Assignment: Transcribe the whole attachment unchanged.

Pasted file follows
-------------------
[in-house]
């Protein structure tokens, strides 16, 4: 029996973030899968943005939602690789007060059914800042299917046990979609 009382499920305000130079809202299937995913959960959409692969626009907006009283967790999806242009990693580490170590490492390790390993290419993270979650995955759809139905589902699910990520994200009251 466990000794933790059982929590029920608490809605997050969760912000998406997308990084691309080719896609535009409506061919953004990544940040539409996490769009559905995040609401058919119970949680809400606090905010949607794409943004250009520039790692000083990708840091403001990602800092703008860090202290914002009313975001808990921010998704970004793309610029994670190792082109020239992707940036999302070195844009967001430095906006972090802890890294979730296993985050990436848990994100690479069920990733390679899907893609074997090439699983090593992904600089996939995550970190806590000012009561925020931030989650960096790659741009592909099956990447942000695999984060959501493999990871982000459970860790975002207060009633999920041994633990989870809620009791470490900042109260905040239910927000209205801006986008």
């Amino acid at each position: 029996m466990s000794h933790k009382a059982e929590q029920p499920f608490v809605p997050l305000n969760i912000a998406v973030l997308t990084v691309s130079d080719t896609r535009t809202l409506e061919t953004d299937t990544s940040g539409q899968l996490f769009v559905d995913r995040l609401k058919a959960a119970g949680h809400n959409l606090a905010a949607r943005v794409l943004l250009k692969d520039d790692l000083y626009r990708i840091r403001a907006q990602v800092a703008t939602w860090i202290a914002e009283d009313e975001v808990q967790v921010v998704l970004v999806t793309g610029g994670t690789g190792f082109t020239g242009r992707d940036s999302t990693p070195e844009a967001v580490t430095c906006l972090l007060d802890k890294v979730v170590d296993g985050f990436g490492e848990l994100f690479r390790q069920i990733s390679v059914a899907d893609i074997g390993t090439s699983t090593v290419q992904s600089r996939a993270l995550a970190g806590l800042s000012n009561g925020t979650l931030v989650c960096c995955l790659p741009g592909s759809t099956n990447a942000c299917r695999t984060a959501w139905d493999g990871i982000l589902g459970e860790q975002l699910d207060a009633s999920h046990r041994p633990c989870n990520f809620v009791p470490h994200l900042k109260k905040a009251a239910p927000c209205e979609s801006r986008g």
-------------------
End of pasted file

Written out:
[in-house]
């Protein structure tokens, strides 16, 4: 029996973030899968943005939602690789007060059914800042299917046990979609 009382499920305000130079809202299937995913959960959409692969626009907006009283967790999806242009990693580490170590490492390790390993290419993270979650995955759809139905589902699910990520994200009251 466990000794933790059982929590029920608490809605997050969760912000998406997308990084691309080719896609535009409506061919953004990544940040539409996490769009559905995040609401058919119970949680809400606090905010949607794409943004250009520039790692000083990708840091403001990602800092703008860090202290914002009313975001808990921010998704970004793309610029994670190792082109020239992707940036999302070195844009967001430095906006972090802890890294979730296993985050990436848990994100690479069920990733390679899907893609074997090439699983090593992904600089996939995550970190806590000012009561925020931030989650960096790659741009592909099956990447942000695999984060959501493999990871982000459970860790975002207060009633999920041994633990989870809620009791470490900042109260905040239910927000209205801006986008």
């Amino acid at each position: 029996m466990s000794h933790k009382a059982e929590q029920p499920f608490v809605p997050l305000n969760i912000a998406v973030l997308t990084v691309s130079d080719t896609r535009t809202l409506e061919t953004d299937t990544s940040g539409q899968l996490f769009v559905d995913r995040l609401k058919a959960a119970g949680h809400n959409l606090a905010a949607r943005v794409l943004l250009k692969d520039d790692l000083y626009r990708i840091r403001a907006q990602v800092a703008t939602w860090i202290a914002e009283d009313e975001v808990q967790v921010v998704l970004v999806t793309g610029g994670t690789g190792f082109t020239g242009r992707d940036s999302t990693p070195e844009a967001v580490t430095c906006l972090l007060d802890k890294v979730v170590d296993g985050f990436g490492e848990l994100f690479r390790q069920i990733s390679v059914a899907d893609i074997g390993t090439s699983t090593v290419q992904s600089r996939a993270l995550a970190g806590l800042s000012n009561g925020t979650l931030v989650c960096c995955l790659p741009g592909s759809t099956n990447a942000c299917r695999t984060a959501w139905d493999g990871i982000l589902g459970e860790q975002l699910d207060a009633s999920h046990r041994p633990c989870n990520f809620v009791p470490h994200l900042k109260k905040a009251a239910p927000c209205e979609s801006r986008g």